Couple files lawsuit against payday lenders

COLUMBIA - A South Carolina couple has filed a lawsuit claiming that payday lenders attract borrowers to "unconscionable loans" and trap them in an endless cycle of debt.

 

State Sen. John Hawkins filed the lawsuit Tuesday on behalf of Mark and Rebecca Morgan, of Horry County. Mr. Hawkins said he would seek to make the lawsuit a class-action.

"We allege in this case that the payday lenders have enticed borrowers to enter into unconscionable loans with little reason to believe the loans could be repaid," the Spartanburg Republican said.

The lawsuit names several payday lenders, including the nation's largest, Spartanburg-based Advance America. Spokesman Jamie Fulmer said the company was aware of the lawsuit but hadn't seen the details.

"We can't comment on the specifics of the case. We are going to defend our position strongly in court. We won't try it in the media," Mr. Fulmer said.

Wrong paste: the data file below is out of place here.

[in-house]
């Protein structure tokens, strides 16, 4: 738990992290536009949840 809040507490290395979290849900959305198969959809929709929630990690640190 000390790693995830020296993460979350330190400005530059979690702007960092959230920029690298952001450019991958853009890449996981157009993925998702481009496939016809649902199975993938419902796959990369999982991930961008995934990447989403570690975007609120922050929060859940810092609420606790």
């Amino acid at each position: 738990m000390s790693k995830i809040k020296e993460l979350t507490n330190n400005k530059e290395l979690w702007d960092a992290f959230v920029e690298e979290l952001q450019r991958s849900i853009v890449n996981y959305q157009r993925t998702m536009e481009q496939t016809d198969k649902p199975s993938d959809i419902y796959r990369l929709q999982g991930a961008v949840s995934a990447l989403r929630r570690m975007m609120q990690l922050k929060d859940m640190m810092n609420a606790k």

The company doesn't do anything illegal and "provides a needed service to consumers," Mr. Fulmer said. "Consumers have shown that this is a product that they like and use responsibly."

Mr. Hawkins said the Morgans are representative of a larger group. They were "in debt up to their eyeballs," he said, but would not provide specifics. He also would not make the Morgans available for an interview.

The borrowers are being "trapped into getting continuous loans to repay loans that should not have been made," with the lenders accruing fees and interest payments along the way, Mr. Hawkins said.

The suit also names Carolina Payday Loans; Check into Cash of S.C.; Check 'n Go of S.C. and Local Cash Advance of S.C.

It claims the lenders violated the Consumer Protection Code with negligent lending practices, "breached their obligations of good faith, and engaged in a civil conspiracy to make unconscionable loans."

Legislation to curb payday lending in the state was proposed but did not pass earlier this year.

The proposal would have limited loans to five a year, set the maximum loan at $400 each and require that borrowers pay off one loan before getting another.